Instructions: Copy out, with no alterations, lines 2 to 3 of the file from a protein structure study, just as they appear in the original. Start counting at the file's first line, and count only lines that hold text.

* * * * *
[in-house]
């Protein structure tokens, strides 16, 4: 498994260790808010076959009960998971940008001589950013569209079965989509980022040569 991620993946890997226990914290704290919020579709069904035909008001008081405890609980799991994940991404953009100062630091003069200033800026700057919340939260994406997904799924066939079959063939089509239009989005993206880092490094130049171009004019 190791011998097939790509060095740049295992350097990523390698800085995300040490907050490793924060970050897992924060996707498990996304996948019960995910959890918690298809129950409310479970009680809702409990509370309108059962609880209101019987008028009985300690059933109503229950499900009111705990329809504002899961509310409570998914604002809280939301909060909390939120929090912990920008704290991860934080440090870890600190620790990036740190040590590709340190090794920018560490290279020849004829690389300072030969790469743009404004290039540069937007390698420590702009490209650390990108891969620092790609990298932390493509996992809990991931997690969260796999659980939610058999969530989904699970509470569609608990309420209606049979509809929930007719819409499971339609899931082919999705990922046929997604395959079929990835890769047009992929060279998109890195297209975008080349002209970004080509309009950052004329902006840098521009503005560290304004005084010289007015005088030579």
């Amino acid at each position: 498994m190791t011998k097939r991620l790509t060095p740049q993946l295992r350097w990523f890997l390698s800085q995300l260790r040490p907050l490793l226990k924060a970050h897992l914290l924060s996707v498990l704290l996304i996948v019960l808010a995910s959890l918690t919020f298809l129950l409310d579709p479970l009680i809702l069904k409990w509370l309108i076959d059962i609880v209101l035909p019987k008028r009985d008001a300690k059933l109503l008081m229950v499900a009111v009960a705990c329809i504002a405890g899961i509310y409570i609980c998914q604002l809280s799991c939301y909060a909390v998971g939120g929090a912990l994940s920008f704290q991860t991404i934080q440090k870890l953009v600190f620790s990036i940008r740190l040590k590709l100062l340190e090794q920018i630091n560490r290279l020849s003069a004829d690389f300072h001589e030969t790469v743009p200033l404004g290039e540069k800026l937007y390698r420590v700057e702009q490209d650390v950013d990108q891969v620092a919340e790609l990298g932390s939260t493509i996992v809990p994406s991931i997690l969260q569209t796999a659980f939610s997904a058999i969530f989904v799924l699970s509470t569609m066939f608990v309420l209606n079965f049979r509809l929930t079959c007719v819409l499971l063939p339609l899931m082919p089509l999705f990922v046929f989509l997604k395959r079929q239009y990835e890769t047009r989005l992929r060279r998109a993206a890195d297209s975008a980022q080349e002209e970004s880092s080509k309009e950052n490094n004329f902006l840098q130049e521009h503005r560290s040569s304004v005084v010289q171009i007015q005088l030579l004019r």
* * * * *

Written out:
């Protein structure tokens, strides 16, 4: 498994260790808010076959009960998971940008001589950013569209079965989509980022040569 991620993946890997226990914290704290919020579709069904035909008001008081405890609980799991994940991404953009100062630091003069200033800026700057919340939260994406997904799924066939079959063939089509239009989005993206880092490094130049171009004019 190791011998097939790509060095740049295992350097990523390698800085995300040490907050490793924060970050897992924060996707498990996304996948019960995910959890918690298809129950409310479970009680809702409990509370309108059962609880209101019987008028009985300690059933109503229950499900009111705990329809504002899961509310409570998914604002809280939301909060909390939120929090912990920008704290991860934080440090870890600190620790990036740190040590590709340190090794920018560490290279020849004829690389300072030969790469743009404004290039540069937007390698420590702009490209650390990108891969620092790609990298932390493509996992809990991931997690969260796999659980939610058999969530989904699970509470569609608990309420209606049979509809929930007719819409499971339609899931082919999705990922046929997604395959079929990835890769047009992929060279998109890195297209975008080349002209970004080509309009950052004329902006840098521009503005560290304004005084010289007015005088030579």
């Amino acid at each position: 498994m190791t011998k097939r991620l790509t060095p740049q993946l295992r350097w990523f890997l390698s800085q995300l260790r040490p907050l490793l226990k924060a970050h897992l914290l924060s996707v498990l704290l996304i996948v019960l808010a995910s959890l918690t919020f298809l129950l409310d579709p479970l009680i809702l069904k409990w509370l309108i076959d059962i609880v209101l035909p019987k008028r009985d008001a300690k059933l109503l008081m229950v499900a009111v009960a705990c329809i504002a405890g899961i509310y409570i609980c998914q604002l809280s799991c939301y909060a909390v998971g939120g929090a912990l994940s920008f704290q991860t991404i934080q440090k870890l953009v600190f620790s990036i940008r740190l040590k590709l100062l340190e090794q920018i630091n560490r290279l020849s003069a004829d690389f300072h001589e030969t790469v743009p200033l404004g290039e540069k800026l937007y390698r420590v700057e702009q490209d650390v950013d990108q891969v620092a919340e790609l990298g932390s939260t493509i996992v809990p994406s991931i997690l969260q569209t796999a659980f939610s997904a058999i969530f989904v799924l699970s509470t569609m066939f608990v309420l209606n079965f049979r509809l929930t079959c007719v819409l499971l063939p339609l899931m082919p089509l999705f990922v046929f989509l997604k395959r079929q239009y990835e890769t047009r989005l992929r060279r998109a993206a890195d297209s975008a980022q080349e002209e970004s880092s080509k309009e950052n490094n004329f902006l840098q130049e521009h503005r560290s040569s304004v005084v010289q171009i007015q005088l030579l004019r």